I have been studying ion channels and there is one thing i am confused about, gating between open and closed states in channels.

Am i right in thinking gating is so fast that it is effectively always open for ion flow? So that if ten ions flow through a channel, then one can imagine that the channel opens and closes so quickly it is basically always open for the flow of the ten ions, or does a channel open allow one ion through, close and then open again for the next ion?


1 Answer 1


There are several types of channels, but probably the type you are referring to is voltage gated ion channels.

The state in which these channels are, open or closed, depends on the action potential across the cell membrane.

If the potential is at the correct energy for the channel to be open it will remain open allowing a steady flow of ions through. Once enough ions have passed so that the potential across the membrane changes to meet the deactivation energy, the channel will close. It then enters a refractory period which requires repolarisation across the cell membrane so that the ion is reset ready to open and let ions through again.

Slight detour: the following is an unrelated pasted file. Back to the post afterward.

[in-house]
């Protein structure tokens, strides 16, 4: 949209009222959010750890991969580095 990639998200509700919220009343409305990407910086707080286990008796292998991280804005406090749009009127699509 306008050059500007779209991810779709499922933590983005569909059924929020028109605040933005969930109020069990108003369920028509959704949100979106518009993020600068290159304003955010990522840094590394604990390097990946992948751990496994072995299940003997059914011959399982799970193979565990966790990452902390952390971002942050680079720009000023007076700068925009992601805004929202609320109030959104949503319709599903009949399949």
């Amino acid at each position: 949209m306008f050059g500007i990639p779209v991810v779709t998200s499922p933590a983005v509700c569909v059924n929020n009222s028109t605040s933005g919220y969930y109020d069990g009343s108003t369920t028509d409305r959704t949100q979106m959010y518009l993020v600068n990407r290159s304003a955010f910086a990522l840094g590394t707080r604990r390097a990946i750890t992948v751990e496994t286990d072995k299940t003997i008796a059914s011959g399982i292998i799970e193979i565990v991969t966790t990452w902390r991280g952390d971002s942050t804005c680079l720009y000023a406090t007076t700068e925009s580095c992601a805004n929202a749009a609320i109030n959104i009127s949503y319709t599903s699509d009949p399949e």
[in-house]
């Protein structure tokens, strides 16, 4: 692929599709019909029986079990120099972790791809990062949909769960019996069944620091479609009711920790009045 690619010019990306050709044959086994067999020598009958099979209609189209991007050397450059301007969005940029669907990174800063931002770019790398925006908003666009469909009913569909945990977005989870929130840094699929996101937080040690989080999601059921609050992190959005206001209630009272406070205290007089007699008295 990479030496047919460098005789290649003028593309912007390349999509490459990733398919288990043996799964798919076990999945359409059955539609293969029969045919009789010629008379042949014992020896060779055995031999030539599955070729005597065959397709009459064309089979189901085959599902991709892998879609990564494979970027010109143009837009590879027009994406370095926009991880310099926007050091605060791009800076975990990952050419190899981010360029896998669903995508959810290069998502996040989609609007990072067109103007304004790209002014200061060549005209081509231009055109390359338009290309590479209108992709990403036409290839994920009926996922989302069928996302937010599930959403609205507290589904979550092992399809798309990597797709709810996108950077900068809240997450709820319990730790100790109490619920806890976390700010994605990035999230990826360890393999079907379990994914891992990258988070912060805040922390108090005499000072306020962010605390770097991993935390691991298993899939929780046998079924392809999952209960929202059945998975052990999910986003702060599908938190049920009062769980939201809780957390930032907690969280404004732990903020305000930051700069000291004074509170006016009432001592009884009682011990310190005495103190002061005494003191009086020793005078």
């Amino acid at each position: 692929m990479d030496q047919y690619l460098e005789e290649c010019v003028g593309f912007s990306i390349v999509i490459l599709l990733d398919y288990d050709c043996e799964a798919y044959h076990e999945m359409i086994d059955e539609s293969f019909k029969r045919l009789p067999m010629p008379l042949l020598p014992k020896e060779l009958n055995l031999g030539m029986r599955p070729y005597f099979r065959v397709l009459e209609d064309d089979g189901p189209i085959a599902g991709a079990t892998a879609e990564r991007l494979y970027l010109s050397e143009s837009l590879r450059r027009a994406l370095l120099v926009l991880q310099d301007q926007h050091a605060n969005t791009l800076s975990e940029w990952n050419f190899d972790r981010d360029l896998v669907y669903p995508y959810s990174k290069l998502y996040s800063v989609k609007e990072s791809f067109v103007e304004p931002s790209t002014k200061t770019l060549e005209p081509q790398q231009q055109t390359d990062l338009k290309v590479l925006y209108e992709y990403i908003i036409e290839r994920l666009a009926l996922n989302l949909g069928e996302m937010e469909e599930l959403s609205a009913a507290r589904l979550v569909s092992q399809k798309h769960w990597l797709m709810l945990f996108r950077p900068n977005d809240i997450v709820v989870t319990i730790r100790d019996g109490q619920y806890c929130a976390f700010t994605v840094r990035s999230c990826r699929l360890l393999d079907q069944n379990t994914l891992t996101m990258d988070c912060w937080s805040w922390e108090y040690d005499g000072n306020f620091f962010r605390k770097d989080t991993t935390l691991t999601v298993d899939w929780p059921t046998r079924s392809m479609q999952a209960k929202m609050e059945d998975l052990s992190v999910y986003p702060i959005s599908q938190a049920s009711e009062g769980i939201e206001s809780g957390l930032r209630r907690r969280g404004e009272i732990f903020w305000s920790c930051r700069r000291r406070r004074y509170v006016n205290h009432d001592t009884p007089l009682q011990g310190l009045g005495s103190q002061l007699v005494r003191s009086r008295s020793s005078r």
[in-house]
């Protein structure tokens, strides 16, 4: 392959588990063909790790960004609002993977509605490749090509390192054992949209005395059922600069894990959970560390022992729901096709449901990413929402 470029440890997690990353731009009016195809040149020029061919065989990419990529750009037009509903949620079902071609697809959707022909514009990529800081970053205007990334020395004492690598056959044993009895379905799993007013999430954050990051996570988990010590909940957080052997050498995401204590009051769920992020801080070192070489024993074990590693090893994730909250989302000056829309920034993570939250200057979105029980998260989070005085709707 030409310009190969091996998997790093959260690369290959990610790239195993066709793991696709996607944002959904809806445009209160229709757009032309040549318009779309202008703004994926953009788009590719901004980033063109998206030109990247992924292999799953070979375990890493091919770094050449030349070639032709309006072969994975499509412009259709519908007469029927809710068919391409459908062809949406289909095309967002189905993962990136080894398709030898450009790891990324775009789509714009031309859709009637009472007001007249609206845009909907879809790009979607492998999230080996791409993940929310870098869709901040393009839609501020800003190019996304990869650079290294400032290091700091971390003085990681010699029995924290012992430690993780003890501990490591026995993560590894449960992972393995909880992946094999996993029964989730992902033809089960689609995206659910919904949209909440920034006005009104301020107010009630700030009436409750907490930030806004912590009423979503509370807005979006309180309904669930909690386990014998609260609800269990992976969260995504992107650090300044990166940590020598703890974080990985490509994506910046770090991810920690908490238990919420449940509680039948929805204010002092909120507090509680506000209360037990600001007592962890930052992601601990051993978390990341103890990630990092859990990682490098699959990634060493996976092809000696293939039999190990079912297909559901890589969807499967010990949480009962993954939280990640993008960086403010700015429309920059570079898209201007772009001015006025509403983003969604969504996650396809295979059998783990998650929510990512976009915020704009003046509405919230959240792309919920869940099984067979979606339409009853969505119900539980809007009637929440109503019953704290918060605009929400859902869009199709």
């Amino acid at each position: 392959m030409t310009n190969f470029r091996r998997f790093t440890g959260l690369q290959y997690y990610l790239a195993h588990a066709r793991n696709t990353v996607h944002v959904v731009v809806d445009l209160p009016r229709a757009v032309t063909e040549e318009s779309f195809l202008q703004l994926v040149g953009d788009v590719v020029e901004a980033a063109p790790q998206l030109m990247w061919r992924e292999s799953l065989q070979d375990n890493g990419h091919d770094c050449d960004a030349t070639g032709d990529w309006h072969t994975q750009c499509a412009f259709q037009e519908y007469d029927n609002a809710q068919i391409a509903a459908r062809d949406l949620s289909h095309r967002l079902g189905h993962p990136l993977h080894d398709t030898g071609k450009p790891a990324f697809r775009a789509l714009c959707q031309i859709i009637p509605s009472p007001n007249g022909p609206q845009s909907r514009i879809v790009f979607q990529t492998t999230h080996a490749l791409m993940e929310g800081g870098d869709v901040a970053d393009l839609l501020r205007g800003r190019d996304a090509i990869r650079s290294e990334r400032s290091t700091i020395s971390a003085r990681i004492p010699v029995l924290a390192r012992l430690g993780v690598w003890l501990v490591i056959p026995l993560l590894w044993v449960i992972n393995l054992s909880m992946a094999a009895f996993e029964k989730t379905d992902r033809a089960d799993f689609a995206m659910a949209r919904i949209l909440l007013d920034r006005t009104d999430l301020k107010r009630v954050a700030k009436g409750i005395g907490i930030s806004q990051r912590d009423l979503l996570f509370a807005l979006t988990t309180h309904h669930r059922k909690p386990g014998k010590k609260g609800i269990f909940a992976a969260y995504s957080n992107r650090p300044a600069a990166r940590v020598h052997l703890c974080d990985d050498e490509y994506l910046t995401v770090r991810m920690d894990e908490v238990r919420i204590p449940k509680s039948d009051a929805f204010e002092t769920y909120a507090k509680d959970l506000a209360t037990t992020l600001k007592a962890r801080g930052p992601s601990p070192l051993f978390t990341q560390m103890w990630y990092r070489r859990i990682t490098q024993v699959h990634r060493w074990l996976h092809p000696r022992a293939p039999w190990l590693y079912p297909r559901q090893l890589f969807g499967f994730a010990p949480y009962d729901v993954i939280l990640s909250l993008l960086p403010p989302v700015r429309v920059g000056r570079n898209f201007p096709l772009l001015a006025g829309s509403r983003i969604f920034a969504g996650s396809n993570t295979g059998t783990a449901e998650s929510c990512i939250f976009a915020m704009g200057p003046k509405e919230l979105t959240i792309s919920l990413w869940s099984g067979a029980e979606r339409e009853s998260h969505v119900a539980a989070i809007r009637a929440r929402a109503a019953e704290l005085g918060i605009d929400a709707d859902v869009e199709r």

Different ion channels have different activation potentials, deactivation potentials and different refractory periods. This results in different rates of opening and closing.

So based on the above, in answer to your question, no gating is not so fast that it is always open. There are significant periods of time where channels are closed allowing no flow of ions and significant periods of time where they are open allowing continuous flow of ions.


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